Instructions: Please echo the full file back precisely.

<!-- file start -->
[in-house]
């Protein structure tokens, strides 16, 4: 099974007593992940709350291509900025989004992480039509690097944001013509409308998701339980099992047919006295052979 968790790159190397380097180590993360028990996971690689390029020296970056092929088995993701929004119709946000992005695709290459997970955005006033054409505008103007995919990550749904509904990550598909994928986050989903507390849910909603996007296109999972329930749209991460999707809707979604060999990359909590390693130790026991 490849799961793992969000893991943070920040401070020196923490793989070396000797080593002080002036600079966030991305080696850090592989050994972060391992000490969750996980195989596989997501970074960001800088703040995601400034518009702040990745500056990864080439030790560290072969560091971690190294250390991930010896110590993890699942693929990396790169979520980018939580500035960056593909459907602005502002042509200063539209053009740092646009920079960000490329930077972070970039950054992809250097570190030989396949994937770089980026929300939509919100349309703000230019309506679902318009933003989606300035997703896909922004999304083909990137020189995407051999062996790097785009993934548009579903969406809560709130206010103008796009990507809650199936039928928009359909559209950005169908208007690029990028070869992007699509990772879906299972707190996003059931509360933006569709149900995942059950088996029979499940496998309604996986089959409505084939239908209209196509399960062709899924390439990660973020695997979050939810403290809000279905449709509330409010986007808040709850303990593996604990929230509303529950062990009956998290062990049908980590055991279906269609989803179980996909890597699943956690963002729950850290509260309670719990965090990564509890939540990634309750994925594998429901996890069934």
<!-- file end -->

[in-house]
């Protein structure tokens, strides 16, 4: 099974007593992940709350291509900025989004992480039509690097944001013509409308998701339980099992047919006295052979 968790790159190397380097180590993360028990996971690689390029020296970056092929088995993701929004119709946000992005695709290459997970955005006033054409505008103007995919990550749904509904990550598909994928986050989903507390849910909603996007296109999972329930749209991460999707809707979604060999990359909590390693130790026991 490849799961793992969000893991943070920040401070020196923490793989070396000797080593002080002036600079966030991305080696850090592989050994972060391992000490969750996980195989596989997501970074960001800088703040995601400034518009702040990745500056990864080439030790560290072969560091971690190294250390991930010896110590993890699942693929990396790169979520980018939580500035960056593909459907602005502002042509200063539209053009740092646009920079960000490329930077972070970039950054992809250097570190030989396949994937770089980026929300939509919100349309703000230019309506679902318009933003989606300035997703896909922004999304083909990137020189995407051999062996790097785009993934548009579903969406809560709130206010103008796009990507809650199936039928928009359909559209950005169908208007690029990028070869992007699509990772879906299972707190996003059931509360933006569709149900995942059950088996029979499940496998309604996986089959409505084939239908209209196509399960062709899924390439990660973020695997979050939810403290809000279905449709509330409010986007808040709850303990593996604990929230509303529950062990009956998290062990049908980590055991279906269609989803179980996909890597699943956690963002729950850290509260309670719990965090990564509890939540990634309750994925594998429901996890069934």